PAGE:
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This is regarding exercise 5.22 in Atiyah-MacDonald :

$A$ is a subring of an integral domain $B$ such that $B$ is finitely generated over $A$. Prove that if the Jacobson radical of $A$ is zero, then so is the Jacobson radical of $B$.

From a previous exercise (5.20) we have the following result:

There exist $y_1, \dots, y_r\in B$ algebraically independent over $A$ and an $s\in A\setminus 0$ such that $B_s$ is integral over $B_s'$ where $B' = A[y_1, \dots, y_r]$.

Here's my solution. With $y_1, \dots, y_r, s$ as above, I claim that any non constant $f\in B'$ is not a unit in $B$. Suppose not, say $f\in B'$ has an inverse $g\in B$, then $g/1$ satisfies a monic polynomial over $B_s'$ of some degree $m$. Multiplying such a relation by $f^{m-1}$ gives a relation of the form $$g-\frac{p}{s^k} = 0, p\in B', k\geq 0.$$ Multiplying again by $f$ and rearranging, $$s^k = pf.$$ Since $f$ is a non constant polynomial, and $p\neq 0$ we have an algebraic relation in $B'$ which is impossible.

Next, let $b\in B$ be a nonzero non unit and let $b/1$ satisfy a monic polynomial over $B_s'$. Clearing the denominators and rearranging we get an equation of the form $$bx+f = 0, x\in B, f\in B'.$$ Note that $f$ is a nonzero non unit in $B$. First, suppose $r\geq 1$, then multiplying the above by $y_1$ and adding $1$ we get $bxy_1+(fy_1+1) = 1$ and $fy_1+1$ is a non constant polynomial in $B'$, hence not a unit in $B$. This means that $b$ is not in a maximal ideal containing $fy_1+1$.

So we are left with the case when $r = 0$. This means that there is an $s\in A\setminus 0$ such that $B_s$ is integral over $A_s$. From the arguments above, it suffices to prove that for every $0\neq f\in A$ there is a maximal ideal in $B$ not containing $f$. If $f$ is a unit in $A$ this is obvious, so assume $f$ is not a unit, in which case there's a maximal ideal $\mathfrak{m}$ of $A$ not containing $sf$, hence not containing $s$ and $f$.

Push the maximal ideal to $A_s$, use integrality to obtain a maximal ideal $\mathfrak{m}'$ lying over $\mathfrak{m}$ in $B_s$ and then pull it back to $B$. This is a maximal ideal not containing $f$ as required.

My answer seems correct, am I missing something? Anyway, this is the hint in the book

To take any $v\neq o$ in $B$, localize at $v$, then $B_v$ is finitely generated over $A$. Obtain $s$ as above and a maximal ideal $\mathfrak{m}\not\ni s$ in $A$, and consider the map $A\to A/\mathfrak{m} = k$. Extend this homomorphism to $g\colon B_v\to\Omega = \bar{k}$. Then $g(v) \neq 0$ and $ker(g)\cap B$ is maximal in $B$ not containing $v$.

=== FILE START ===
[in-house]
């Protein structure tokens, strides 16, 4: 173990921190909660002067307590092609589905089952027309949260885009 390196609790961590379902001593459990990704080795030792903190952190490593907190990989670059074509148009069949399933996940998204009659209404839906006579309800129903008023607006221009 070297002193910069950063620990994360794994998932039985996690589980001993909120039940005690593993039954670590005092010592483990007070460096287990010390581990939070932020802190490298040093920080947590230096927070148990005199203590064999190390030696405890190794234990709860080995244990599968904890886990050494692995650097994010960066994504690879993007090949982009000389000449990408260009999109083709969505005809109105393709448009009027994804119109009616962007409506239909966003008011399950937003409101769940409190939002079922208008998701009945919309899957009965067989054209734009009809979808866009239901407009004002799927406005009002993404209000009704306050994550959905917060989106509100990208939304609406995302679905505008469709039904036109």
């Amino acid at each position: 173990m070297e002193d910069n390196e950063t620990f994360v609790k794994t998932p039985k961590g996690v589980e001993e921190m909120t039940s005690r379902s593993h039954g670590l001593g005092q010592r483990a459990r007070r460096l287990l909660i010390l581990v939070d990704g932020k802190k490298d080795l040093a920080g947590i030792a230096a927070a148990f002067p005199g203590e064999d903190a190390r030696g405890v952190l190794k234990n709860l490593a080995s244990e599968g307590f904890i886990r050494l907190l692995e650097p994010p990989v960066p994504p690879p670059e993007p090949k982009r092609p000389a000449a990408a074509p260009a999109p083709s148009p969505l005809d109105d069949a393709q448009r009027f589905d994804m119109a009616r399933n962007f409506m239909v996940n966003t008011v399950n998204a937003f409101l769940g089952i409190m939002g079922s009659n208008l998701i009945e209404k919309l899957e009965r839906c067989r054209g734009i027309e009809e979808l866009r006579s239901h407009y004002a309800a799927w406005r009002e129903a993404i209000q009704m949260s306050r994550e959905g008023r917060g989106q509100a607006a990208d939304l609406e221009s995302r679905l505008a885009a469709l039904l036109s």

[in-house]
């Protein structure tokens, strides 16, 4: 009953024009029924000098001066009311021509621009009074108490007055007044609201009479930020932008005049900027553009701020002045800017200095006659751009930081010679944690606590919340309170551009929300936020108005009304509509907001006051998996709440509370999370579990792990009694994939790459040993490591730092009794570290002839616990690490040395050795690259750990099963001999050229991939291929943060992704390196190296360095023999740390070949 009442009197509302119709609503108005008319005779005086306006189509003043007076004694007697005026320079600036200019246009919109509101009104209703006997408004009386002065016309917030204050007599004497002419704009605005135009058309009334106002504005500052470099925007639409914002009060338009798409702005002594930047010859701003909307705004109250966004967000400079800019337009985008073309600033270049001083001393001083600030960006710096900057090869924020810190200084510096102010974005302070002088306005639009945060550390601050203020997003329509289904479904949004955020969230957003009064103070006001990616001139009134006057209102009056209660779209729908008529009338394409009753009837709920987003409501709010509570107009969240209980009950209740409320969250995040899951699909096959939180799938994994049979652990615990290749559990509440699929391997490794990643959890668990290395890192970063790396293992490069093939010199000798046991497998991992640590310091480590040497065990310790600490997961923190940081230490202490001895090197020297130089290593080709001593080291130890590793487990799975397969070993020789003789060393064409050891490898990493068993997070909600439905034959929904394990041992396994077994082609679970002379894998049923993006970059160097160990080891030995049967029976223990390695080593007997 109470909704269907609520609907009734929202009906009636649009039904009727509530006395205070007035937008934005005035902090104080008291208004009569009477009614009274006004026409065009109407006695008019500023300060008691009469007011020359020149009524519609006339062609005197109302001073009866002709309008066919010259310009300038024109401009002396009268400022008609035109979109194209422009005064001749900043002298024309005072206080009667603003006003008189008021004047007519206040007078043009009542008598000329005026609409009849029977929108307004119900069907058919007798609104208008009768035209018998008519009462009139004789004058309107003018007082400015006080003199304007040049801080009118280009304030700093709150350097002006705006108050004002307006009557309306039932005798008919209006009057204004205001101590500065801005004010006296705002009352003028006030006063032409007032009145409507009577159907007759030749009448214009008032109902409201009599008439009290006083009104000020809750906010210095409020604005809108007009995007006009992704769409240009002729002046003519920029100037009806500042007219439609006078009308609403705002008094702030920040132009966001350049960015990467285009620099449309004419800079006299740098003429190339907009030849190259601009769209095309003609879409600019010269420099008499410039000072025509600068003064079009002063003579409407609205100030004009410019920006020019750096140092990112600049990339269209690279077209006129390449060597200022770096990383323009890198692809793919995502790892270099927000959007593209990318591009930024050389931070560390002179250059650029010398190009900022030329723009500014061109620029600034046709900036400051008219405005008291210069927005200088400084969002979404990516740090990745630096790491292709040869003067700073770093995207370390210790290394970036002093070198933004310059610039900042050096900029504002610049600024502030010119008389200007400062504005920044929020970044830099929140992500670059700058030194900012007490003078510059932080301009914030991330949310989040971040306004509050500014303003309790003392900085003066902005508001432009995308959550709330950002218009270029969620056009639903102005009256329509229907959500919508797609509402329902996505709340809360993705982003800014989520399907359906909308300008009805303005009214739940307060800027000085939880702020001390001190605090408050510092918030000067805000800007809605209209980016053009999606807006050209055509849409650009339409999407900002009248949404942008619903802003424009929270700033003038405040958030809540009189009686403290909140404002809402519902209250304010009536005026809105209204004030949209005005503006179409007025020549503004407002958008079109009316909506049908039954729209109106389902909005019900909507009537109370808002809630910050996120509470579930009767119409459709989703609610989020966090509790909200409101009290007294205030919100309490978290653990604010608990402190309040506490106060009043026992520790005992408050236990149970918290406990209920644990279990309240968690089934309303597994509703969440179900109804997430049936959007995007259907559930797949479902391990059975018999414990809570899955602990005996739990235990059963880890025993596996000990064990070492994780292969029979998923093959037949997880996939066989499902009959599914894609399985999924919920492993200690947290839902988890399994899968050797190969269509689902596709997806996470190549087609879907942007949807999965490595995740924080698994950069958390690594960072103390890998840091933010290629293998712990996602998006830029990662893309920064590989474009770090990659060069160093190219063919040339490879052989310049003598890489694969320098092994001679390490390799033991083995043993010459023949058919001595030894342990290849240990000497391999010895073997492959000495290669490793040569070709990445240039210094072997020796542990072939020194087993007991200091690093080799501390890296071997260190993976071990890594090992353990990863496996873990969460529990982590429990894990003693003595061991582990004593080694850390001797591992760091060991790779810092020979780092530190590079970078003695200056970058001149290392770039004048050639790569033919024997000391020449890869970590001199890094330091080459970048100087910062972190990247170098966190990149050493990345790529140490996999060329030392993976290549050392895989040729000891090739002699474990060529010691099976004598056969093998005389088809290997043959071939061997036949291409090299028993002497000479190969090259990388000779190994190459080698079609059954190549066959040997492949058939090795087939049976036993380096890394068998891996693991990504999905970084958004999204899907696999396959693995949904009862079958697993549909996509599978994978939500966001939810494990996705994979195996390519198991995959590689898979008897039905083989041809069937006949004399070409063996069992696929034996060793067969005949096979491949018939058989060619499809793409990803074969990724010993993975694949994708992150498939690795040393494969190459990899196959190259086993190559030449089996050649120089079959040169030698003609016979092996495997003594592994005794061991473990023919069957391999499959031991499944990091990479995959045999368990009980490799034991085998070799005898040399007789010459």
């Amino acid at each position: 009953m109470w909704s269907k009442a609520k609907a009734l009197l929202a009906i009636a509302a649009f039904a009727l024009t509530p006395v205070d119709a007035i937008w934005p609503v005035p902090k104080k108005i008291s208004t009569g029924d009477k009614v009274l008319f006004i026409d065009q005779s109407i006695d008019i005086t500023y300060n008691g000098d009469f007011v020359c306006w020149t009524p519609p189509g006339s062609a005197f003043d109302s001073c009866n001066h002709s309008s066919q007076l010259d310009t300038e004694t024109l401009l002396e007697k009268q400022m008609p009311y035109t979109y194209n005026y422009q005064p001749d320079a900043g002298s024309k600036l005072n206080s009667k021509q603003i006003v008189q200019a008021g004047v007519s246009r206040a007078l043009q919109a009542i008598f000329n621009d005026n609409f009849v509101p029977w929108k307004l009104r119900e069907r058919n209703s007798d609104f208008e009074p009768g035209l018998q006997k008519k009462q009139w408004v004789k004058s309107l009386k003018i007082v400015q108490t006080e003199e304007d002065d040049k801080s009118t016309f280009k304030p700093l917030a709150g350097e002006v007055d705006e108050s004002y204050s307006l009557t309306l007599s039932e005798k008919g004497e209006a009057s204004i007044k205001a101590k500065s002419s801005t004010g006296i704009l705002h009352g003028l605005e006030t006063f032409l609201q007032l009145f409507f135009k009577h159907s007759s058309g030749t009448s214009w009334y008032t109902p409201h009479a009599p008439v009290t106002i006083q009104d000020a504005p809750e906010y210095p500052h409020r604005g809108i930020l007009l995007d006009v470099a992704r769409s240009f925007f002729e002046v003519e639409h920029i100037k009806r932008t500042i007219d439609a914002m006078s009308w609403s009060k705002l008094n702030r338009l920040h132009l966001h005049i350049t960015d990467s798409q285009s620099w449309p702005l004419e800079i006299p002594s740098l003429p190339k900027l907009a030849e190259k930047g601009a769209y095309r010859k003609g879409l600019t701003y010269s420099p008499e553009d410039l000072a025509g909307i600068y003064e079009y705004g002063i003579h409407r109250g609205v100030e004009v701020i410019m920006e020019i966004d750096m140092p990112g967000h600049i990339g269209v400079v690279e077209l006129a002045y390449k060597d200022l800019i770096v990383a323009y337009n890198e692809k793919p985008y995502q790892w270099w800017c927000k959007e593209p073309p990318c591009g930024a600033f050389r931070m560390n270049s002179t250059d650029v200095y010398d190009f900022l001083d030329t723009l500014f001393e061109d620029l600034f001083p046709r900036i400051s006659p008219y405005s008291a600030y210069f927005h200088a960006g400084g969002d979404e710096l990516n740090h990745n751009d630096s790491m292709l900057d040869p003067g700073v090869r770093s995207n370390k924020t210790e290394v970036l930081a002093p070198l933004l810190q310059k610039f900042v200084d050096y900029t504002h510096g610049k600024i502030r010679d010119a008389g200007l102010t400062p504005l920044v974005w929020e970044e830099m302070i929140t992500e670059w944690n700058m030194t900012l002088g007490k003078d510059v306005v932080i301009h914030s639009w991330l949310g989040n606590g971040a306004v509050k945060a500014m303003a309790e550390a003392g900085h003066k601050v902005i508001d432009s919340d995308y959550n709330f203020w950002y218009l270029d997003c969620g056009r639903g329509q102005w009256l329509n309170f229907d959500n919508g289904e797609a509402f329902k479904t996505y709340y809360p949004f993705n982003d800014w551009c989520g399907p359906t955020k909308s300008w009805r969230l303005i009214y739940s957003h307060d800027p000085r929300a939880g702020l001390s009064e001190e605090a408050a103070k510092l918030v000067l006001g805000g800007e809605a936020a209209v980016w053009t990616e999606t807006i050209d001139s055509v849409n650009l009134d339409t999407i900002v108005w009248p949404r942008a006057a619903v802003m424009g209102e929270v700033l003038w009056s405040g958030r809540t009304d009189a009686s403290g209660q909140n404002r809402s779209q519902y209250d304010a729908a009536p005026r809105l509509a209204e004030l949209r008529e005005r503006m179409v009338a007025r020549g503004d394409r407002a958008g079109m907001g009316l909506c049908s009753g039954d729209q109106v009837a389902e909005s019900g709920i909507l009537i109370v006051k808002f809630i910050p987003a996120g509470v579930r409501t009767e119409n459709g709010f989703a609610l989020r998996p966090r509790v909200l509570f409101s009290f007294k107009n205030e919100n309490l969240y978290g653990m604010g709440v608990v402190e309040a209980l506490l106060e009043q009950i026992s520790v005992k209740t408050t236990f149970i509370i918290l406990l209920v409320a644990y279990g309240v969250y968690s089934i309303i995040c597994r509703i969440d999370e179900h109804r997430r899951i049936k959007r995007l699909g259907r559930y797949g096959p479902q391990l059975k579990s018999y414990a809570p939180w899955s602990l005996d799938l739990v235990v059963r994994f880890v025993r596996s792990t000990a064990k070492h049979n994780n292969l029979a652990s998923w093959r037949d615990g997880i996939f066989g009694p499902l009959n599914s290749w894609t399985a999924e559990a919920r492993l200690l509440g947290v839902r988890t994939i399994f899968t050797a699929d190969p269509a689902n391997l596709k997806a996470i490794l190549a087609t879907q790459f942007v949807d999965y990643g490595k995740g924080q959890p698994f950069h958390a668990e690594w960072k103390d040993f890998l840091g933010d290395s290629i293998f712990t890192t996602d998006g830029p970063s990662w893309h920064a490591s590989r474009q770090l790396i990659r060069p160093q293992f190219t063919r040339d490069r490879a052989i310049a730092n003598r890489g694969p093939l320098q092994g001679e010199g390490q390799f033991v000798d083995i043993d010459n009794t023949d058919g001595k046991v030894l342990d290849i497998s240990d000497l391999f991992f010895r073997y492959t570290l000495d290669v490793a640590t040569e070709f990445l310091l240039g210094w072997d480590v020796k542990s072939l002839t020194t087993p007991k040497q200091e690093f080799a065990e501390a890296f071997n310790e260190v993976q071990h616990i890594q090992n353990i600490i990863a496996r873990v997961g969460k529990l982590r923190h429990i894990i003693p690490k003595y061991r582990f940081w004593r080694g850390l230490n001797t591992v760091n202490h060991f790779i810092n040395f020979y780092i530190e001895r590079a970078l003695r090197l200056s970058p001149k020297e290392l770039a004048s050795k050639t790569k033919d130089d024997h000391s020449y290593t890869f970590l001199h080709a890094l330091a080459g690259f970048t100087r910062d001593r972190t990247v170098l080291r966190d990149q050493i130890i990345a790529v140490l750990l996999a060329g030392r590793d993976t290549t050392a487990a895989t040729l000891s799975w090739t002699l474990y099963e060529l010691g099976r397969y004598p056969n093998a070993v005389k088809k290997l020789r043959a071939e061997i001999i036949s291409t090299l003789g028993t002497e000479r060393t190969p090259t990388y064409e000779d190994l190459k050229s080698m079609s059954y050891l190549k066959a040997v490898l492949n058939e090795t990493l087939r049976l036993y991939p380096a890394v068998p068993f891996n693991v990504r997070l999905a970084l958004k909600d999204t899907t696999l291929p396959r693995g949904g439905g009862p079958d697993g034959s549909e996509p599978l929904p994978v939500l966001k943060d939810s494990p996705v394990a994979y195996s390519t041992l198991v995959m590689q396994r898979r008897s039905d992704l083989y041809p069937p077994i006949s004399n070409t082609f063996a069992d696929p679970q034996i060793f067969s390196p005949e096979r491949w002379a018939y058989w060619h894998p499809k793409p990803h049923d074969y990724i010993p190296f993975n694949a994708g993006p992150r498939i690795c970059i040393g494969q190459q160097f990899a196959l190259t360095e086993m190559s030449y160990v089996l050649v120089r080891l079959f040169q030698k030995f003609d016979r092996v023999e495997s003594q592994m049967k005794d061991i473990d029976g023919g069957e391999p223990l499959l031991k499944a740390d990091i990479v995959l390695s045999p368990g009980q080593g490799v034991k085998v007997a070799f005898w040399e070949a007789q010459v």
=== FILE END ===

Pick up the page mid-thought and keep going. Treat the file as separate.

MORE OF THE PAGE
I don't see how the kernel is maximal in $B$, could someone explain that?

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    $\begingroup$ Here's a previous solution where the user followed the hint. $\endgroup$
    – rschwieb
    Nov 9, 2020 at 15:03
  • $\begingroup$ Thanks for the link @rschwieb, that works. Is my solution correct? $\endgroup$ Nov 9, 2020 at 16:07
  • $\begingroup$ sorry, don’t have time to check. $\endgroup$
    – rschwieb
    Nov 9, 2020 at 17:27

1 Answer 1

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It is clear that given the homomorphism $ g \colon B_v \rightarrow \Omega$ we have $g(v) \neq 0$, since if $g(v)=0$ then $g(1)=g(v v^{-1})=g(v)g(v^{-1})=0$, which leads to a contradiction. Furthermore, it is clear that $ker(g) \cap B$ is a maximal ideal in $B$; note that $ker(g) \cap B \cap A = \mathfrak{m}$ and since $B$ is integral over $A$, this shows that $ker(g) \cap B$ is maximal in $B$ (by Corollary 5.8 in Atiyah-Macdonald). Be careful that when applying (5.8), one must check that $ker(g) \cap B$ is prime in $B$ (this is clear since $B/ker(g)$ is isomorphic to a subring of $\Omega$.)

Hope this helps!

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    $\begingroup$ Sorry for the late comment. But could you explain more on why $B$ is integral over $A$, since in the exercise, we only know that $B$ is finitely generated $A$-algebra, which may not be a finitely generated $A$-module, if I haven't got that wrong. Thank you! :) $\endgroup$
    – Hetong Xu
    May 20 at 12:09

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